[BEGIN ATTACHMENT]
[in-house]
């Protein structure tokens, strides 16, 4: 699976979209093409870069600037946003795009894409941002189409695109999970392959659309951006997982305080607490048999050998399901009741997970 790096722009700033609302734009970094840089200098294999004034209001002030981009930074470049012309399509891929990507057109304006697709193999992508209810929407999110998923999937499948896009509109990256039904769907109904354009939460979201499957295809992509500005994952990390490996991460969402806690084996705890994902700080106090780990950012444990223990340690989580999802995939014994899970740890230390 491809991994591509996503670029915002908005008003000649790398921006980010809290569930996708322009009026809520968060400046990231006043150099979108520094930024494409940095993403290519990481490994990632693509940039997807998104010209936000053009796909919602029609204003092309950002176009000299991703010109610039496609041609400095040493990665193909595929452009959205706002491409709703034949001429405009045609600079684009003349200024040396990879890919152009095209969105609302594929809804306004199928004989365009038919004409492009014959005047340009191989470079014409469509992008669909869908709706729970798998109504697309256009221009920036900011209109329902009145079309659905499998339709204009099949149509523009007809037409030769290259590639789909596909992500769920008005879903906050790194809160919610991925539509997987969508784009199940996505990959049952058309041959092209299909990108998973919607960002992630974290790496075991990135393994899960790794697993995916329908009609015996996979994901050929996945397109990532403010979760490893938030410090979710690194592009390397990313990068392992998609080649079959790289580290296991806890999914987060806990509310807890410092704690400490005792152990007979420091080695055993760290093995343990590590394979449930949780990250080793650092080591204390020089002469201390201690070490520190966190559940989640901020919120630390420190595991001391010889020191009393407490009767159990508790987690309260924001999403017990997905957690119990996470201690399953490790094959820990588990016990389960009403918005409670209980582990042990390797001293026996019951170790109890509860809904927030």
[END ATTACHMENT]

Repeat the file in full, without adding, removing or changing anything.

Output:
[in-house]
């Protein structure tokens, strides 16, 4: 699976979209093409870069600037946003795009894409941002189409695109999970392959659309951006997982305080607490048999050998399901009741997970 790096722009700033609302734009970094840089200098294999004034209001002030981009930074470049012309399509891929990507057109304006697709193999992508209810929407999110998923999937499948896009509109990256039904769907109904354009939460979201499957295809992509500005994952990390490996991460969402806690084996705890994902700080106090780990950012444990223990340690989580999802995939014994899970740890230390 491809991994591509996503670029915002908005008003000649790398921006980010809290569930996708322009009026809520968060400046990231006043150099979108520094930024494409940095993403290519990481490994990632693509940039997807998104010209936000053009796909919602029609204003092309950002176009000299991703010109610039496609041609400095040493990665193909595929452009959205706002491409709703034949001429405009045609600079684009003349200024040396990879890919152009095209969105609302594929809804306004199928004989365009038919004409492009014959005047340009191989470079014409469509992008669909869908709706729970798998109504697309256009221009920036900011209109329902009145079309659905499998339709204009099949149509523009007809037409030769290259590639789909596909992500769920008005879903906050790194809160919610991925539509997987969508784009199940996505990959049952058309041959092209299909990108998973919607960002992630974290790496075991990135393994899960790794697993995916329908009609015996996979994901050929996945397109990532403010979760490893938030410090979710690194592009390397990313990068392992998609080649079959790289580290296991806890999914987060806990509310807890410092704690400490005792152990007979420091080695055993760290093995343990590590394979449930949780990250080793650092080591204390020089002469201390201690070490520190966190559940989640901020919120630390420190595991001391010889020191009393407490009767159990508790987690309260924001999403017990997905957690119990996470201690399953490790094959820990588990016990389960009403918005409670209980582990042990390797001293026996019951170790109890509860809904927030």